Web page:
Orthopedics Today Hawaii
Orthopedics Today Hawaii
January 15, 2020
2 min read
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Injury factors may determine treatment of foot, ankle fractures

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J. Tracy Watson

KOLOA, Hawaii — Injury factors may help determine the treatment pathway for Lisfranc, talar and calcaneal fractures, according to a presenter at Orthopedics Today Hawaii.

In his presentation, J. Tracy Watson, MD, noted Lisfranc or tarsometatarsal fractures are traditionally fixed with two longitudinal incisions and open reduction of the medial column followed by one of two dorsal approaches. The first approach is a medial incision between the first and second rays and the intercuneiform joint, but, if needed, a lateral incision can be performed between the fourth and fifth metatarsals.

Previously published research has also shown patients with ligamentous Lisfranc injuries have better outcomes with primary fusion, according to Watson.

“The key is not to dismiss this as an ‘ankle sprain’ or a ‘foot sprain’ because, often, these are overlooked and they do not get the necessary evaluation and you miss these chronic ligamentous injuries,” Watson said.

Patients with talar fractures can be treated with closed reduction either in the emergency department or the OR, according to Watson. However, he said the key to good outcomes is making sure the patient’s skin will allow for definitive fixation.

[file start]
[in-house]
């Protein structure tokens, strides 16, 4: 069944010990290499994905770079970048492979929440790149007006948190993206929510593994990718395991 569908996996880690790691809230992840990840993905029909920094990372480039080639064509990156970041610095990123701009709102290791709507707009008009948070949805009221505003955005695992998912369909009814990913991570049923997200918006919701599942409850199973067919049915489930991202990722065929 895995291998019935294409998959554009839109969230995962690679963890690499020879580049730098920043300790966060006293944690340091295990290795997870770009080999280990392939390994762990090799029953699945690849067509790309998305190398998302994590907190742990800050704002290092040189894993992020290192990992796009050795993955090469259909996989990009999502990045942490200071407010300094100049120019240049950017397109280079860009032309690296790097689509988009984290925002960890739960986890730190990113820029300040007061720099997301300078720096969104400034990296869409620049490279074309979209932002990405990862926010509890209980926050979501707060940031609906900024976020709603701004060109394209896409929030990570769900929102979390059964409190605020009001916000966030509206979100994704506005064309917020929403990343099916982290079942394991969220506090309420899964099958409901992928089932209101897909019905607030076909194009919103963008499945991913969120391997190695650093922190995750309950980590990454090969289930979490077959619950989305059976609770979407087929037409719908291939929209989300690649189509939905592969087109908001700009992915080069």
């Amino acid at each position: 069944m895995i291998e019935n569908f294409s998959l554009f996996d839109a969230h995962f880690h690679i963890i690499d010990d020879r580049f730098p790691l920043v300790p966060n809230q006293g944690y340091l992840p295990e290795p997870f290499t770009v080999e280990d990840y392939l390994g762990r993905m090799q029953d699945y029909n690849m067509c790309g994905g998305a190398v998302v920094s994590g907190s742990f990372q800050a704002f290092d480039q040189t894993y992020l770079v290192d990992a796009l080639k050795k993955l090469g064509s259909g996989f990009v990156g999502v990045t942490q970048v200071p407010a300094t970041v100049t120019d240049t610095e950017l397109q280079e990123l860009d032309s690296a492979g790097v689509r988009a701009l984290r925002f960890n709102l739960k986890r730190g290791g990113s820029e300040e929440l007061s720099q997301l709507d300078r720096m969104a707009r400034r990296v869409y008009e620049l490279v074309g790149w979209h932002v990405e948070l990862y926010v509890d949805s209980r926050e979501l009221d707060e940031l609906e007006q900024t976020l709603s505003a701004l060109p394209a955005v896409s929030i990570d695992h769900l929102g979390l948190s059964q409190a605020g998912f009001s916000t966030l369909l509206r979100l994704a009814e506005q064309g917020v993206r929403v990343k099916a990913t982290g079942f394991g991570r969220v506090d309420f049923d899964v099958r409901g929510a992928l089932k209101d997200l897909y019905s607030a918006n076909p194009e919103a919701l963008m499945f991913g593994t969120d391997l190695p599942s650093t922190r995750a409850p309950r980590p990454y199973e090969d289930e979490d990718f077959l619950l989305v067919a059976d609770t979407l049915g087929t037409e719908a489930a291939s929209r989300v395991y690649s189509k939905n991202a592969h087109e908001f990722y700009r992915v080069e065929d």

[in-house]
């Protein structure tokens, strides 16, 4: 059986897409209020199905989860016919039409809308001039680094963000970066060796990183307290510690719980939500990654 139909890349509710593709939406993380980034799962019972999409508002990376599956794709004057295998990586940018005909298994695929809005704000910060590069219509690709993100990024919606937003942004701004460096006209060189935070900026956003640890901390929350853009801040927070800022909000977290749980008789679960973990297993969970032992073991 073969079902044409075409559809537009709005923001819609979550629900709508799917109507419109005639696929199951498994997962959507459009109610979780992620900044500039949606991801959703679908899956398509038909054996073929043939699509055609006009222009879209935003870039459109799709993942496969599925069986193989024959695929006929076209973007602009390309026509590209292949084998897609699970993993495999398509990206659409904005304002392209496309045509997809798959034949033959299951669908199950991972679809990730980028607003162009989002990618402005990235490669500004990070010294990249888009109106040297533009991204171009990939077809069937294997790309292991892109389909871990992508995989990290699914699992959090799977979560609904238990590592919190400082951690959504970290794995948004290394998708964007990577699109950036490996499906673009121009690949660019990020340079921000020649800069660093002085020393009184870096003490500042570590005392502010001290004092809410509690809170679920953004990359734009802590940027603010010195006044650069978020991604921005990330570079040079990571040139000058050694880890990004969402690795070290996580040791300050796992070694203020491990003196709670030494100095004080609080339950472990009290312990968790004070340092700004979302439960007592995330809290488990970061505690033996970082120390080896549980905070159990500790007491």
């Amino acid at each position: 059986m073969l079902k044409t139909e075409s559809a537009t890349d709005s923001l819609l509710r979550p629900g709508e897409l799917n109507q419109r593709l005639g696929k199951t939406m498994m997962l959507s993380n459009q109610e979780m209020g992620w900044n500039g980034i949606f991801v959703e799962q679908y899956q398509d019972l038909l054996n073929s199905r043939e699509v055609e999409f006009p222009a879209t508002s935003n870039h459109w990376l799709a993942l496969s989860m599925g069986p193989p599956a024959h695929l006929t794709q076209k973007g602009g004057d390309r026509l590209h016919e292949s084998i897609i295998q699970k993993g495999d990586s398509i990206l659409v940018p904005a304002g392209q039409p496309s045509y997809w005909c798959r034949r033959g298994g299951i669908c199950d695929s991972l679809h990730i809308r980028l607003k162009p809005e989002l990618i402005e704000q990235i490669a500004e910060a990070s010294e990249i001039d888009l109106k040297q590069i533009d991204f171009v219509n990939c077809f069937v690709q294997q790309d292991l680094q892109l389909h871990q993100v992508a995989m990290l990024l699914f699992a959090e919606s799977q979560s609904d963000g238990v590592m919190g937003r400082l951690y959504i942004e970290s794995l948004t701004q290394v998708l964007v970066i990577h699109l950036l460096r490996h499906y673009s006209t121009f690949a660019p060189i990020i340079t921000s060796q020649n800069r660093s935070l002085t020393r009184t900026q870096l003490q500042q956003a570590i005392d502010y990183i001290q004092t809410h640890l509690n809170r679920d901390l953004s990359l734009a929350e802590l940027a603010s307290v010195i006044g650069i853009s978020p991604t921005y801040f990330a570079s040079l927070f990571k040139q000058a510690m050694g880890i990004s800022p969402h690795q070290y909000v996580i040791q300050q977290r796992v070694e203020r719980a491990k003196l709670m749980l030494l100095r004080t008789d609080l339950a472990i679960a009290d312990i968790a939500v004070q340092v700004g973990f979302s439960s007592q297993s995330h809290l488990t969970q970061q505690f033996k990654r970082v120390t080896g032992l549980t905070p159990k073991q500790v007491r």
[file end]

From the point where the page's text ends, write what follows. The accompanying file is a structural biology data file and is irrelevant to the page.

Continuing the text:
Although the vascularity of the talas does not make talar neck fractures emergencies, Watson said surgeons should consider soft tissue injuries and neurovascular concerns.

“Closed manipulation or percutaneous stabilization, placing an [external fixator] or percutaneous wires to get these reduced and decrease the amount of skin damage or skin tenting is primarily what you need to do, especially if you are not going to be the person fixing it in the long run,” Watson said.

Finally, with calcaneal fractures, Watson noted surgeons can reduce the fracture by reducing the sustentacular fragment with a plate or screw. Additional wires can also be added to maintain overall stability, he said.

Once the joint is largely restored, Watson noted surgeons can either leave the injury alone to heal, allow the soft tissues to heal before performing a formal extensile lateral approach to restore lateral wall and narrow heel or evaluate the soft tissues medially and perform a sinus tarsi approach to restore the lateral wall and reduce subfibular impingement. – by Casey Tingle

 

Reference:

Watson JT. The treatment of upper and lower extremity fractures: An interactive lecture series. Presented at: Orthopedics Today Hawaii; Jan. 12-16, 2020; Koloa, Hawaii.

 

Disclosure: Watson reports he is on the editorial panel for the Journal of Bone and Joint Surgery, the Journal of Orthopaedic Trauma, Clinical Orthopaedics and Related Research, the Journal of Trauma, Current Orthopaedic Practice and Orthopedics Today; is a consultant and designer for Smith & Nephew, NuVasive, Bioventus, AOS and Zimmer Biomet; and is a chair for the American Academy of Orthopaedic Surgeons Biological Implants and Regenerative Medicine Committee.